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Any good painting tutorial?

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Hello guys, 

 

I'currently building an Aoshima Mazda RX7  and I've been looking for a complete tutorial on how to paint properly. Can anyone here direct me to websites or thread that has exactly what I'm after? I'm not looking for a contest-winning result, I just need the very basic painting method (from primer to paint, to clear coat and poliSH) 

 

cheers guys

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I'm currently building an Aoshima Mazda RX7  and I've been looking for a complete tutorial on how to paint properly. Can anyone here direct me to websites or thread that has exactly what I'm after? I'm not looking for a contest-winning result, I just need the very basic painting method (from primer to paint, to clear coat and poliSH) 

I don't have a link to a tutorial, but I will give you my procedure and you can decide for yourself if it is sufficient for you:

Prime: Tamiya or Testors gray or white depending on color choice - bright/light colors use white; all else use gray

Color coat: Tamiya or Testors lacquers (One-Coat and Auto System), both of which are available in rattle cans and can be sprayed direct from the can, with care, or decant and use an airbrush.

Finish: Testors One-Coat Clear Wet Look

Polish: Tamiya 3-Step Compounds - not all 3 are always necessary - for example, if your Finish coat is nice and shiny, you could just use #1 Finish, or #2 Fine. I use a Shop Towel (paper) to apply and rub out.

Hope this helps! B)

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My procedure is pretty much the same. I currently use Tamiya spray exclusively. Primer, base color and clear coat. Careful wet sanding of every layer of the paintjob will improve your results significantly. For this step you may want to look for Micro Mesh abrasives. Great stuff.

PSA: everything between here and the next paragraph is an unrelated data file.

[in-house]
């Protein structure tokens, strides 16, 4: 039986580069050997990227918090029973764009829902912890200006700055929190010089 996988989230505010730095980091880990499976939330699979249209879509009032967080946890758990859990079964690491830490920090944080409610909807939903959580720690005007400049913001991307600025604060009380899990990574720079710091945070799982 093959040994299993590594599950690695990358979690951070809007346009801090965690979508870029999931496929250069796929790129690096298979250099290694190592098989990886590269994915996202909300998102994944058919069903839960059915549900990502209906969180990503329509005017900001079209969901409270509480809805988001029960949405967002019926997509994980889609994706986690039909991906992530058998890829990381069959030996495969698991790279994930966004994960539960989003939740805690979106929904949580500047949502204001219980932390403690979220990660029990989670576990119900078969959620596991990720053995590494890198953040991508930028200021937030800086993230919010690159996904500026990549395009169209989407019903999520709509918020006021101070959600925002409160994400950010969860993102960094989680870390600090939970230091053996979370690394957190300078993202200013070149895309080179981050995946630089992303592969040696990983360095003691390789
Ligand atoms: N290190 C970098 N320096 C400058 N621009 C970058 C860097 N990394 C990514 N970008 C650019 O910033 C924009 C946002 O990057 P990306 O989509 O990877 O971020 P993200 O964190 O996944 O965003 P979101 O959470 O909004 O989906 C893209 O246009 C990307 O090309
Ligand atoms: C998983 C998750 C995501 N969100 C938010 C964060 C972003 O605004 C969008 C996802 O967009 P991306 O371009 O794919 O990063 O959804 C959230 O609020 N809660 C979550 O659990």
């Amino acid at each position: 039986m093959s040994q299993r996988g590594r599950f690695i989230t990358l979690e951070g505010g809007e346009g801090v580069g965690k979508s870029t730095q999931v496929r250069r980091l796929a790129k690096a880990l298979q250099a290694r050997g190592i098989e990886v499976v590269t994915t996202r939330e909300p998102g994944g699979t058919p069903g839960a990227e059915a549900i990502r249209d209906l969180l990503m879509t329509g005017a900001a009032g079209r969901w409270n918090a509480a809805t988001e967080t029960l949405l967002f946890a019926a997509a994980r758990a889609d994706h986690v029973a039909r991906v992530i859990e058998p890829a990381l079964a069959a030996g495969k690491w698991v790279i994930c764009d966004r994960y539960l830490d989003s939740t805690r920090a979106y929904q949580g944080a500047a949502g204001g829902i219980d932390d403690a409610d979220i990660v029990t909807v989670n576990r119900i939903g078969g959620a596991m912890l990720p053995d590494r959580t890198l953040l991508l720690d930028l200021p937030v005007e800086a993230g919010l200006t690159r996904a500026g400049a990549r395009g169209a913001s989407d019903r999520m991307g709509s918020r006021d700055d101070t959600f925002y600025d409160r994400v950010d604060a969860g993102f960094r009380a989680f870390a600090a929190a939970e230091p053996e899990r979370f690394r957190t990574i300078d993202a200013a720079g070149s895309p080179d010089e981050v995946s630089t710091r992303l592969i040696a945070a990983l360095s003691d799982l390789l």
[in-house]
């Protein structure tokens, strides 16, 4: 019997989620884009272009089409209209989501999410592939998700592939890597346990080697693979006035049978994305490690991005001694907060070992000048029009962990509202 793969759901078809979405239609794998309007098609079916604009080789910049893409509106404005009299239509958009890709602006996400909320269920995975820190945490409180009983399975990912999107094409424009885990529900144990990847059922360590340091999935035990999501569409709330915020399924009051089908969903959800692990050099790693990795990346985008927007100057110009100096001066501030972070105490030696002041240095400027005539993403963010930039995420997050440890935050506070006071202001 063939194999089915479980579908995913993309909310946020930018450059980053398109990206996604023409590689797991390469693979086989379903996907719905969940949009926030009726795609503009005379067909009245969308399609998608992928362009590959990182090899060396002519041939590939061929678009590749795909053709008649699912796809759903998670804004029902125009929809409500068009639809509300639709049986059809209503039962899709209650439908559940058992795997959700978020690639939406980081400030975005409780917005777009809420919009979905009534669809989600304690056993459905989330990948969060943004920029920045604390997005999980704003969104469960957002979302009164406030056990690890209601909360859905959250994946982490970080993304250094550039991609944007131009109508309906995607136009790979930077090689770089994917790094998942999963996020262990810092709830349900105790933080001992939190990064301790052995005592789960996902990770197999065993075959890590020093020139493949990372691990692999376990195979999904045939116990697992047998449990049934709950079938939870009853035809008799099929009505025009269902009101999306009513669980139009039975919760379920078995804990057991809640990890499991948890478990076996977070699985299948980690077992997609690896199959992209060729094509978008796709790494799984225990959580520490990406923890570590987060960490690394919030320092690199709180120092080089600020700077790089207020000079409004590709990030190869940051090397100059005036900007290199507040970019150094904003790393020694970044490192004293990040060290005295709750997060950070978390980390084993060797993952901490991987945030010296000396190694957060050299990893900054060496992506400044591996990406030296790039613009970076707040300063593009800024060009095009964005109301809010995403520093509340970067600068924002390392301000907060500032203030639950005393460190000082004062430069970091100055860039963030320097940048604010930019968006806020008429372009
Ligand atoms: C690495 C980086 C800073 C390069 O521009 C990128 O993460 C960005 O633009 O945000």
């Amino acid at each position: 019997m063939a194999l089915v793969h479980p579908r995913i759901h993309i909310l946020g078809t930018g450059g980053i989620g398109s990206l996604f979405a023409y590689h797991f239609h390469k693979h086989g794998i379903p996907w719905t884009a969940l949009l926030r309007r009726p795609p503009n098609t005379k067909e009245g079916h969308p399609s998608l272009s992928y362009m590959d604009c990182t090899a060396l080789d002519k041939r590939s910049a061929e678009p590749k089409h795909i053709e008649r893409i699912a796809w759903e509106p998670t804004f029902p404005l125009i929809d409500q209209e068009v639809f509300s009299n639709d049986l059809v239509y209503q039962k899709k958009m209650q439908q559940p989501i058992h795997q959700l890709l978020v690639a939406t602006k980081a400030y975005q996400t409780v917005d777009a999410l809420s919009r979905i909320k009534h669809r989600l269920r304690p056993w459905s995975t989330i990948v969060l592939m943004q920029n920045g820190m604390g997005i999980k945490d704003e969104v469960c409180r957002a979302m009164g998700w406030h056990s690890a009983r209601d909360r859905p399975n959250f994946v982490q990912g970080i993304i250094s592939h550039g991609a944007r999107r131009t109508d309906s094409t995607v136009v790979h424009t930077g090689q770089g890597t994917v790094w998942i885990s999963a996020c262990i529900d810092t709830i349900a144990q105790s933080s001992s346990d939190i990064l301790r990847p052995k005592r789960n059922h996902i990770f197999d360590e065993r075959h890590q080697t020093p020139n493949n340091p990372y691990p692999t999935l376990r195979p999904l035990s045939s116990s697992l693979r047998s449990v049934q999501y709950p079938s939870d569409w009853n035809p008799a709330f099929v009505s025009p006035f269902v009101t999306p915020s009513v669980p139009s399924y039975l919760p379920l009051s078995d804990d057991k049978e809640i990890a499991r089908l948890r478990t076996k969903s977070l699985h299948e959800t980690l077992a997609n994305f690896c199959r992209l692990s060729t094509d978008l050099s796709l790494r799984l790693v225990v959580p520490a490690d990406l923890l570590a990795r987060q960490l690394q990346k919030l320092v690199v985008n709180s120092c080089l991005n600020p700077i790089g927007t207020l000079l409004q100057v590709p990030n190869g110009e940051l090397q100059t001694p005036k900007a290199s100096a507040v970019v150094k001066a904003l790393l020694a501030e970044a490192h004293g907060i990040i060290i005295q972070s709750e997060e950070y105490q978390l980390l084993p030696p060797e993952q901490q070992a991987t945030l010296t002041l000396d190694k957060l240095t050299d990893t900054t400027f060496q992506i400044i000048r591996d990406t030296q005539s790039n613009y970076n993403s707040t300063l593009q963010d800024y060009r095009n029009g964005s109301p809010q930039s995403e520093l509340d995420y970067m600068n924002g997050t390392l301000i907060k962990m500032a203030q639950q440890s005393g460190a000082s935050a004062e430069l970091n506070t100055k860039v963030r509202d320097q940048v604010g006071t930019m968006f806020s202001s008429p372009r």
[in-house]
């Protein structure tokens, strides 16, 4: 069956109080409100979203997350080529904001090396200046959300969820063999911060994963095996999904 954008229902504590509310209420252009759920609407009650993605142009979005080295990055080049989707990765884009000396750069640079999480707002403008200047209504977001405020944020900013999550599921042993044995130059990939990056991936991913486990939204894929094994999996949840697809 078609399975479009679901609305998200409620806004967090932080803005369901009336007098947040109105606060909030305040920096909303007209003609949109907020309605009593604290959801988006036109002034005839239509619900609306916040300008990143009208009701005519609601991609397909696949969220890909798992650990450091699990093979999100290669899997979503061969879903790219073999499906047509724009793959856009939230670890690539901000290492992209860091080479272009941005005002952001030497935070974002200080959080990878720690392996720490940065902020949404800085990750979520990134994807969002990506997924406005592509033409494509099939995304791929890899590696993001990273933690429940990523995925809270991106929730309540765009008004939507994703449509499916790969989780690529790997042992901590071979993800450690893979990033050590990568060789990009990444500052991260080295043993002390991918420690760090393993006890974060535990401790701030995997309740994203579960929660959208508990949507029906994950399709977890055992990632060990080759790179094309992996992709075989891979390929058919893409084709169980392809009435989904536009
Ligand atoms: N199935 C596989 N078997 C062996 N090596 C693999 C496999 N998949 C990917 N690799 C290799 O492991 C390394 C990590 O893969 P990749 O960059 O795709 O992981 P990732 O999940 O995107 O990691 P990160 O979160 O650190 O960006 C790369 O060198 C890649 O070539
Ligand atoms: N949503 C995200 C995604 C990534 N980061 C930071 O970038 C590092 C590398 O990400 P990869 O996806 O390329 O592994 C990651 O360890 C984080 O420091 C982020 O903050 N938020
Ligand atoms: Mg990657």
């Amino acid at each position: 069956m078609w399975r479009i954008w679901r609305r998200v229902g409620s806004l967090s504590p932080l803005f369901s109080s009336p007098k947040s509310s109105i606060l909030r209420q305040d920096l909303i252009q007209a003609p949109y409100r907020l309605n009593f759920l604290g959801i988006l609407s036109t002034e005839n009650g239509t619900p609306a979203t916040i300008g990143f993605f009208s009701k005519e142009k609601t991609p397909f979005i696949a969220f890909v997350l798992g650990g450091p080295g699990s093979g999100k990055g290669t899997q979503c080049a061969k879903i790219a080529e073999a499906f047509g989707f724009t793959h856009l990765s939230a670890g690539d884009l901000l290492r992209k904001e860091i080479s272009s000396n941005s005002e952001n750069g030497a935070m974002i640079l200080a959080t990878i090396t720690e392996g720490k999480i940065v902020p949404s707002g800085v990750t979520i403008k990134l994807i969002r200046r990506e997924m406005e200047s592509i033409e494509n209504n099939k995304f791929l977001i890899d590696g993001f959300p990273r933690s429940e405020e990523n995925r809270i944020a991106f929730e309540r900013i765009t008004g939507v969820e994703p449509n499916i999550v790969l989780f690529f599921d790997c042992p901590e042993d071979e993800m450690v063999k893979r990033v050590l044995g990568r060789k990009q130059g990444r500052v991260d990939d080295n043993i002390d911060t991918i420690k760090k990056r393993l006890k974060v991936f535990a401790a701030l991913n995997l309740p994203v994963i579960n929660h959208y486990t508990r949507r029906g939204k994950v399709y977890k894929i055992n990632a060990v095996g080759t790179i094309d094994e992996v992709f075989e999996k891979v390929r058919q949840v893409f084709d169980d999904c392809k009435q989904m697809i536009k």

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A quick search of youtube turned up a lot of not-really-useful stuff, but anything by Donn Yost is definitely worth watching.

As far as sanding goes, I prep my bare plastic bodies by scrubbing in hot water and a mildly abrasive cleanser like Comet, with a toothbrush.

Using sandpaper, especially if you don't understand all the various grits ("fine" really means nothing) can lead to grief. It simply will not get in small folds and crevices, and you run the risk of rounding off details if you're not extremely careful. Comet scuffs ALL these areas with no damage, and removes the mold-release lubricants as well.

I also got in the habit of final-cleaning my models (either bare plastic, or after they'd sat around for a while, drying) with 70% isopropyl alcohol (rubbing alcohol). It's good insurance against fish-eyes, as it removes just about all contaminants.

I'd also suggest you practice painting, all the various steps, on plastic soda bottles BEFORE you try to paint a model. Find bottles with molded surface details, so you get a feel of how paint and primer behave on them. When you can lay down a paint-job you're proud of on a Coke bottle, you're ready to paint a model.

Learn to shoot all your primers and paints WITH AS LITTLE ORANGE PEEL as you can. This saves a ton of wetsanding that you'll have to do to correct it later, which can also obliterate fine details.

This paint is just-as-shot. Obviously, it won't take a huge amount of work to get it really right.

DSCN0164_zps63f5dded.jpg